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Democratic Control in Wisconsin At Greatest Level in a Generation

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With its takeover of the State Assembly last week, Democrats now control both legislative chambers and the governor’s office in the Badger State for the first time since the 1984 election.

Wisconsin Democrats were able to accomplish in 2008 what Republicans have done only one time since the 1968 election – control all three legislative and executive power points in Madison. With the exception of the Republican Revolution of 1994, Democrats have been in control of at least one of these three prongs of state government since 1970.

Democrats emerged with a majority of seats in the Assembly in every election from 1970 through 1992, only to lose control from 1994 through 2006.

In the Senate, Democrats ended a decade-plus run of Republican control in 1974, and then held onto power for 13 of the next 14 election cycles through the 2000 election (only briefly losing control in Election 1994, by a 17-16 margin). After GOP victories in two straight election cycles in 2002 and 2004, Democrats regained control of the upper legislative chamber in 2006.

Democrats controlled the governor’s office after the 1970 election with the first of two victories by Patrick J. Lucey, until Republican Lee Dreyfus’ open-race victory in 1978. Democrats briefly won back the executive branch in 1982 behind Anthony Earl, only to lose four straight elections to Republican Tommy Thompson from 1986 through 1998.

Since 1960, Democrats had controlled all three prongs of government in Wisconsin for eight years collectively, from 1975 through 1978 and 1983 through 1986. Aside from its two-year reign during the Republican Revolution (1995-1997), the last instance of power unity by the GOP lasted from 1967 through 1970.

Election 2008 also marks the first time since 1976 that Wisconsin Democrats control the governor’s office, have a majority of seats in both legislative chambers, will send a Democratic majority-led delegation to Congress, and voted for a Democratic presidential nominee. Republicans last accomplished this feat in the 1968 election.

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Remains of the Data

Who Has Won the Most Votes in US Senate Electoral History?

Only three of the Top 10 and nine of the Top 50 vote-getters of all time are currently serving in the chamber.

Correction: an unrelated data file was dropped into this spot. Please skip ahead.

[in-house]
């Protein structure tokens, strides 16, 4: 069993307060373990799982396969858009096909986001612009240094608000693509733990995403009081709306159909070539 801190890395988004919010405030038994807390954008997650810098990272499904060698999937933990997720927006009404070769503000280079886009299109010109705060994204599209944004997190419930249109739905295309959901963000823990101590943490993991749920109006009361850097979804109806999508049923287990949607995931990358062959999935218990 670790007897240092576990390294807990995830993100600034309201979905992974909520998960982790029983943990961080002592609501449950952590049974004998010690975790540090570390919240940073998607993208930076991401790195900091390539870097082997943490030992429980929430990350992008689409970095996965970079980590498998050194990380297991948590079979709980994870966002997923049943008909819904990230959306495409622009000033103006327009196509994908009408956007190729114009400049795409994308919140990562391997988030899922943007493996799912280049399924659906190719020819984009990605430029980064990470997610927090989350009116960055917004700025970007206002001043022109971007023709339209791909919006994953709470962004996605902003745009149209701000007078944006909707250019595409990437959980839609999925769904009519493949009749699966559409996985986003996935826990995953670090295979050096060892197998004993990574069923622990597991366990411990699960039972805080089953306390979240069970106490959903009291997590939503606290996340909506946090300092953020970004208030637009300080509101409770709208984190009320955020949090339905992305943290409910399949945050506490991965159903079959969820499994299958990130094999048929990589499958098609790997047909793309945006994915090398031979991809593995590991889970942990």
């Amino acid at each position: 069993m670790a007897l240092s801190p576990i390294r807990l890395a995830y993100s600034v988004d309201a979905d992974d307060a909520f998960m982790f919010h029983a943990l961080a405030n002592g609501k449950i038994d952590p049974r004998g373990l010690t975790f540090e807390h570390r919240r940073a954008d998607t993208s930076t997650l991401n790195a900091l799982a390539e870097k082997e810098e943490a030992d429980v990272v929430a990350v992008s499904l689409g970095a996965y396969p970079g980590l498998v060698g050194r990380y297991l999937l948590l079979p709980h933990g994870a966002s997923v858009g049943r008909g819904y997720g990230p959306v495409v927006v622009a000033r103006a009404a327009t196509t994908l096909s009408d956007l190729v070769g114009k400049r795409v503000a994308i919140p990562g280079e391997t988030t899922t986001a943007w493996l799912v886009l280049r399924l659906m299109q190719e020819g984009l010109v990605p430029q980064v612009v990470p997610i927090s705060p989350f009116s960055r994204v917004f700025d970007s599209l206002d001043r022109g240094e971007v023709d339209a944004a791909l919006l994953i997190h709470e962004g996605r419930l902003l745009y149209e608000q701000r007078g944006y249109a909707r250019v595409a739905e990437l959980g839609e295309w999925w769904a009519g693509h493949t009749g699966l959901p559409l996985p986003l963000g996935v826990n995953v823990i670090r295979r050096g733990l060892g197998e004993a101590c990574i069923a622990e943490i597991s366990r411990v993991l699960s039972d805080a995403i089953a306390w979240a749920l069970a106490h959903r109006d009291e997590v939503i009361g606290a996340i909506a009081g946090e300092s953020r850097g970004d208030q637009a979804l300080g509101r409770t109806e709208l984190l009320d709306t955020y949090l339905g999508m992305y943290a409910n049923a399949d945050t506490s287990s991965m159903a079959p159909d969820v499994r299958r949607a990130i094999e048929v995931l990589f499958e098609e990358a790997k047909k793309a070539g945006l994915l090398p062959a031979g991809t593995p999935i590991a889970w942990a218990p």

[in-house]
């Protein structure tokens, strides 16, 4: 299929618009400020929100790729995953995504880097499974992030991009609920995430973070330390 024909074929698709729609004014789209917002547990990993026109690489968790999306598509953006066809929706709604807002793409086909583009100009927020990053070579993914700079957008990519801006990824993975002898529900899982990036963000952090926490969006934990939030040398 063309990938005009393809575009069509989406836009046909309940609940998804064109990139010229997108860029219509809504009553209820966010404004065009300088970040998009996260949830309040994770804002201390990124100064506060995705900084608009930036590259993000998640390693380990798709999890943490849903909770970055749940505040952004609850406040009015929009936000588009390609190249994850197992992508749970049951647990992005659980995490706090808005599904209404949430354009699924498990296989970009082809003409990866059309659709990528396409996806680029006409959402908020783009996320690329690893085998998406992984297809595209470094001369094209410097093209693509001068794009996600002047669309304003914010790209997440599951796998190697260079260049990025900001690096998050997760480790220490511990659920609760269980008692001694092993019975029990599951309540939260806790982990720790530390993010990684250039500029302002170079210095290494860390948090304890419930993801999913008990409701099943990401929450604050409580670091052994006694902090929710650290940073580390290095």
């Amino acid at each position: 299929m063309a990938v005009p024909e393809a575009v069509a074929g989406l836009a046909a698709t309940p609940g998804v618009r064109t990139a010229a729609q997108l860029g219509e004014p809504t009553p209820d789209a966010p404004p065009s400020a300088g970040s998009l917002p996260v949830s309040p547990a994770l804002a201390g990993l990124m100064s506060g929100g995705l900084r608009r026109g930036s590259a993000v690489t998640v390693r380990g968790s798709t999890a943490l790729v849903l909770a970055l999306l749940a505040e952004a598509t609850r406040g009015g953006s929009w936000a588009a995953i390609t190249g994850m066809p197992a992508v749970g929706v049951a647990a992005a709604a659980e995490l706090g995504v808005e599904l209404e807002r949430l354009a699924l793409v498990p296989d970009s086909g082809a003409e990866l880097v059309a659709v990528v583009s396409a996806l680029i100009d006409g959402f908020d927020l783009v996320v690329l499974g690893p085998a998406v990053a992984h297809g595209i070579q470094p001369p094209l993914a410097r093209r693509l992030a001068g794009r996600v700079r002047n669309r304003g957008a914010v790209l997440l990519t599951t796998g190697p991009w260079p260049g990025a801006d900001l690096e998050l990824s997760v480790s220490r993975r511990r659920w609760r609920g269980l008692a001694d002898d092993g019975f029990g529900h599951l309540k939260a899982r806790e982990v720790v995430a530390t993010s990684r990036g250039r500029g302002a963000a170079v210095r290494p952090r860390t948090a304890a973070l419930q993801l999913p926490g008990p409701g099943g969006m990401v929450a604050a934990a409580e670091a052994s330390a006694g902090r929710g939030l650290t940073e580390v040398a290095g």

Political Crumbs

Six for Thirteen

Collin Peterson remarked last month that he is leaning to run for reelection to Minnesota's 7th Congressional District in 2016. If he does and is victorious, he will creep even closer to the top of the list of the longest-serving U.S. Representatives in Minnesota history. The DFL congressman is only the sixth Minnesotan to win at least 13 terms to the U.S. House of the 135 elected to the chamber in state history. Peterson trails 18-term DFLer Jim Oberstar (1975-2011), 16-term Republicans Harold Knutson (1917-1949) and August Andresen (1925-1933; 1935-1958), and 14-term DFLers Martin Sabo (1979-2007) and John Blatnik (1947-1974). Andresen died in office, Sabo and Blatnik retired, and Knutson and Oberstar were defeated at the ballot box in 1948 and 2010 respectively. At 70 years, 7 months, 11 days through Monday, Peterson is currently the ninth oldest Gopher State U.S. Representative in history. DFLer Rick Nolan of the 8th CD is the seventh oldest at 71 years, 1 month, 23 days.


Seeing Red

Congressman Nick Rahall's failed bid for a 20th term in West Virginia this cycle, combined with a narrow loss by Nick Casey to Alex Mooney in Shelley Moore Capito's open seat, means that West Virginia Democrats will be shut out of the state's U.S. House delegation for the first time in over 90 years. The Republican sweep by two-term incumbent David McKinley in the 1st CD, Mooney in the 2nd, and Evan Jenkins over Rahall in the 3rd marks the first time the GOP has held all seats in the chamber from West Virginia since the Election of 1920. During the 67th Congress (1921-1923) all six seats from the state were controlled by the GOP. Since the Election of 1922, Democrats have won 76 percent of all U.S. House elections in the Mountain State - capturing 172 seats compared to 54 for the GOP.


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